Head and neck squamous cell carcinoma (HNSCC) affects more than 50,000 people annually. The five-year survival rate has not improved significantly in the last decades. In addition, many treatment modalities are associated with significant morbidity that negatively impacts survivors’ quality of life. Mutations in the HRAS oncogene are presented in 5-10% cases of HNSCC. Our group has established its critical importance for the growth and survival of HNSCC. HRAS protein undergoes crucial post-translational modifications prompted by the obligate addition of a farnesyl isoprenoid group, which is required for proper localization and insertion into the cell membrane, where it can engage effector molecules. FTIs block farnesylation and thus block HRAS activity. The FTI tipifarnib is under clinical evaluation for the treatment of HRAS mutant HNSCC, and preliminary findings showed some efficacy in this patient population. We sought strategies to enhance the efficacy of tipifarnib for the treatment of HRAS mutant HNSCC. We applied a novel CRISPR/Cas9 genetic screen to identify druggable targets that could be inhibited in combination with FTIs to improve treatment outcomes. We identified genes involved in regulating the ERK-MAPK and PI3K-AKT effector signaling pathways, autophagy regulation, chemokine signaling, and chromatin structure, that could potentially be targeted to increase tumor sensitivity to tipifarnib. Consistent with our genetic screening result of enhanced vulnerability to autophagy inhibition in tipifarnib-treated cells, we observed an increase in autophagic flux upon short-term treatment with tipifarnib alone, suggesting an attempt to compensate for nutrient stress. To overcome this effect, we tested the consequences of inhibiting autophagy pharmacologically in combination with tipifarnib. A panel of HRAS mutant HNSCC cell lines showed a synergistic increase in sensitivity to tipifarnib in combination with SBI-0206965 and MRT68921, two distinct preclinical inhibitors of the autophagy-promoting kinase ULK1. Clinical candidate ULK inhibitors are on the horizon. We suggest that the combination of tipifarnib with ULK inhibitors could be useful to sensitize HRAS mutant HNSCC to tipifarnib. Additional validation and mechanistic experiments are ongoing.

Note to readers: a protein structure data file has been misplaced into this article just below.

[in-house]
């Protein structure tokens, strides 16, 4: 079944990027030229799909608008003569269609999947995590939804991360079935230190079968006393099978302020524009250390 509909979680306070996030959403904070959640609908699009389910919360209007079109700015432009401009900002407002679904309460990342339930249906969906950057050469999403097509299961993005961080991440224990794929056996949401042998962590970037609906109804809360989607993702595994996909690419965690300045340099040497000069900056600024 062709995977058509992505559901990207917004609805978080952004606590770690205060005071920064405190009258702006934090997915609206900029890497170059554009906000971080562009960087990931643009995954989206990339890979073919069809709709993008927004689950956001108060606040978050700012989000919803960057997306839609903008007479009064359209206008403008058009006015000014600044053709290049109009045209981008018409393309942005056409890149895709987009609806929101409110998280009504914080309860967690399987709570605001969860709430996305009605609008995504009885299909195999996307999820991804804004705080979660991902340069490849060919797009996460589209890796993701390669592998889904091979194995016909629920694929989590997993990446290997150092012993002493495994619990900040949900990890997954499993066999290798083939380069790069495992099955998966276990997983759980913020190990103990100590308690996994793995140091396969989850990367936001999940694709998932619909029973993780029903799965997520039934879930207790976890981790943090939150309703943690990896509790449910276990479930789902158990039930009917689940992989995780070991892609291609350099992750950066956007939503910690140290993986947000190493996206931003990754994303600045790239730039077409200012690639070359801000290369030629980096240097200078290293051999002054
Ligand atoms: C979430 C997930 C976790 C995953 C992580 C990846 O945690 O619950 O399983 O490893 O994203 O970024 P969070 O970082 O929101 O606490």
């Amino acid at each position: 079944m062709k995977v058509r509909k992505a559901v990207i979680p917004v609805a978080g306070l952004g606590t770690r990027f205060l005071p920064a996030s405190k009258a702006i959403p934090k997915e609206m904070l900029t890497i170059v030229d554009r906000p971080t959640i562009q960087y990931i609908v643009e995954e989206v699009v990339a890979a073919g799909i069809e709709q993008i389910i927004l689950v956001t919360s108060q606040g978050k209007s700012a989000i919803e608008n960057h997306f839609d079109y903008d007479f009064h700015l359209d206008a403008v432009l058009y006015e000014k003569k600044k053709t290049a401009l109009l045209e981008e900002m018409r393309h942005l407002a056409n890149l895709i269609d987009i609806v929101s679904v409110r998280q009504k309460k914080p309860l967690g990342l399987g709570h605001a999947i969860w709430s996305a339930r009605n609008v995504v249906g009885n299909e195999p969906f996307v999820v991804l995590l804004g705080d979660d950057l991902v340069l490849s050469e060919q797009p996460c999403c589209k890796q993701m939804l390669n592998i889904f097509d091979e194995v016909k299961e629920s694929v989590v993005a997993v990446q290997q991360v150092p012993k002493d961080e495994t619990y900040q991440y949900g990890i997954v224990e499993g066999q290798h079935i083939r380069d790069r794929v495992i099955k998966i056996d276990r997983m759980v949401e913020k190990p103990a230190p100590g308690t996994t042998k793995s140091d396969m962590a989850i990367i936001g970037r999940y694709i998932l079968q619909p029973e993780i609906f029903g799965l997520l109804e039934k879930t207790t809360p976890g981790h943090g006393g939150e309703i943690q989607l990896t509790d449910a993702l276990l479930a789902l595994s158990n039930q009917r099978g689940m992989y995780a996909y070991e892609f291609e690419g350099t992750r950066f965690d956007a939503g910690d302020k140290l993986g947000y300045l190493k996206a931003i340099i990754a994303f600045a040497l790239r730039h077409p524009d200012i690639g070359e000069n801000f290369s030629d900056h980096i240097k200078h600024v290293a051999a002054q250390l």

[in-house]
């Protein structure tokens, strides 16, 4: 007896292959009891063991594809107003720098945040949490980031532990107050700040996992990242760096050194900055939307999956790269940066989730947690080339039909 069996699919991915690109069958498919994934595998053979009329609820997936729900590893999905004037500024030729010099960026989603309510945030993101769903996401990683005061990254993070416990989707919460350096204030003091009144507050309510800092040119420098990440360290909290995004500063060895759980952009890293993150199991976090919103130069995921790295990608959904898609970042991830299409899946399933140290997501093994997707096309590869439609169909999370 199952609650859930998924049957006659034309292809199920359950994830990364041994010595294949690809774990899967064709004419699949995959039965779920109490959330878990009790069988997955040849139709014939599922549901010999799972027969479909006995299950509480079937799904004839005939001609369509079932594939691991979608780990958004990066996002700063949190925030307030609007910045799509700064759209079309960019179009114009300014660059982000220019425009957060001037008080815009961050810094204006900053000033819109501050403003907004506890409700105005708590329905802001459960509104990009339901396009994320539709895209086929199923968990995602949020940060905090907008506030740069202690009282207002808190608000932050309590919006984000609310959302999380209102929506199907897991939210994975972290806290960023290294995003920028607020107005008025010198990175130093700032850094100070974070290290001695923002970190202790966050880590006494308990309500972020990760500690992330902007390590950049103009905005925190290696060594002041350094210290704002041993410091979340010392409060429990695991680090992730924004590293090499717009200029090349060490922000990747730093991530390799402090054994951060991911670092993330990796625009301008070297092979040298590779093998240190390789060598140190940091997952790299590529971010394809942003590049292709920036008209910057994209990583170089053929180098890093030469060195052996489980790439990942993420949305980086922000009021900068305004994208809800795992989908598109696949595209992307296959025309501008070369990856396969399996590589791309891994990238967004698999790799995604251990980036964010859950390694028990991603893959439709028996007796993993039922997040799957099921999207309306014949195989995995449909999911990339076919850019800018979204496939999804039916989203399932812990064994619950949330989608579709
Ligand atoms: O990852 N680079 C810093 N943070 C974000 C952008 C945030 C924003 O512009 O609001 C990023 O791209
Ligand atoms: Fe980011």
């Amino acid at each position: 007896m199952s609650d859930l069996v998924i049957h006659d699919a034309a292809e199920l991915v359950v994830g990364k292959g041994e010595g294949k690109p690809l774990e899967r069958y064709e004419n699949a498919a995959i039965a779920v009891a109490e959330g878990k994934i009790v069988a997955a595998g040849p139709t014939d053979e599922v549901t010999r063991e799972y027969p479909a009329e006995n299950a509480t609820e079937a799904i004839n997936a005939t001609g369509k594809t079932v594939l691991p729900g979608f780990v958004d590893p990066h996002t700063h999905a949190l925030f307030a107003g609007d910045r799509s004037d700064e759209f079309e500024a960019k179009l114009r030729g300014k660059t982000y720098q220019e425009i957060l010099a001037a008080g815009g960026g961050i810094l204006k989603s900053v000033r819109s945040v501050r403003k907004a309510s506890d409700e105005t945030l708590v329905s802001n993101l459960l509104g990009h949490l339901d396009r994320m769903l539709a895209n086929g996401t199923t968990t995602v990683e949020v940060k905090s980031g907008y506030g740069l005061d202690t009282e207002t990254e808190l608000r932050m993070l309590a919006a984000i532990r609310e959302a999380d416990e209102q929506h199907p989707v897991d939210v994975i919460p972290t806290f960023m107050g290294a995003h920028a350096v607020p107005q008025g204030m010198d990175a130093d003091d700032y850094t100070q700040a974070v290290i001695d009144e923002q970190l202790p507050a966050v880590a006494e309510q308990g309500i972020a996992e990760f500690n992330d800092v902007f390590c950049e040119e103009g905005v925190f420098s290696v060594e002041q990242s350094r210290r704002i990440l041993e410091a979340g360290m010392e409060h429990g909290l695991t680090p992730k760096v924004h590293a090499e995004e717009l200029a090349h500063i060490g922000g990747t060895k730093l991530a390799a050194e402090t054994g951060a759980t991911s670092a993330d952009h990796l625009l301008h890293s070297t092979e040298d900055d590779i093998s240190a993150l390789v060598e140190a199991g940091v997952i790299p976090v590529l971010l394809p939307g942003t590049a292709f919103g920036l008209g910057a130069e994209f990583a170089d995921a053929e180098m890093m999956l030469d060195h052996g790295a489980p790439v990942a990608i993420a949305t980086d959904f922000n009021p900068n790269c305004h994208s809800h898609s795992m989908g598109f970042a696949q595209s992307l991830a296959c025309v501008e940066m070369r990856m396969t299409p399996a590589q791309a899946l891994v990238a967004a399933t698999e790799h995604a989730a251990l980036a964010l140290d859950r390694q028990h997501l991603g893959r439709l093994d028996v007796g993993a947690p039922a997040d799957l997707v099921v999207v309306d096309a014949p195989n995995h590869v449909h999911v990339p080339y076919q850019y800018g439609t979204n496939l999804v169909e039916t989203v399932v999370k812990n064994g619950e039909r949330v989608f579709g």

Citation Format: Sehrish-Javaid, Craig M. Goodwin, Kirsten L. Bryant, Samuel D. George, Victoria V. Nguyen, Kathryn N. Lambert, Andrew M. Waters, Channing J. Der, Adrienne D. Cox. CRISPR/Cas9 genetic screen identifies novel therapeutic strategies for treating HRAS mutant HNSCC with farnesyltransferase inhibitors (FTIs) [abstract]. In: Proceedings of the AACR-AHNS Head and Neck Cancer Conference: Optimizing Survival and Quality of Life through Basic, Clinical, and Translational Research; 2019 Apr 29-30; Austin, TX. Philadelphia (PA): AACR; Clin Cancer Res 2020;26(12_Suppl_2):Abstract nr B15.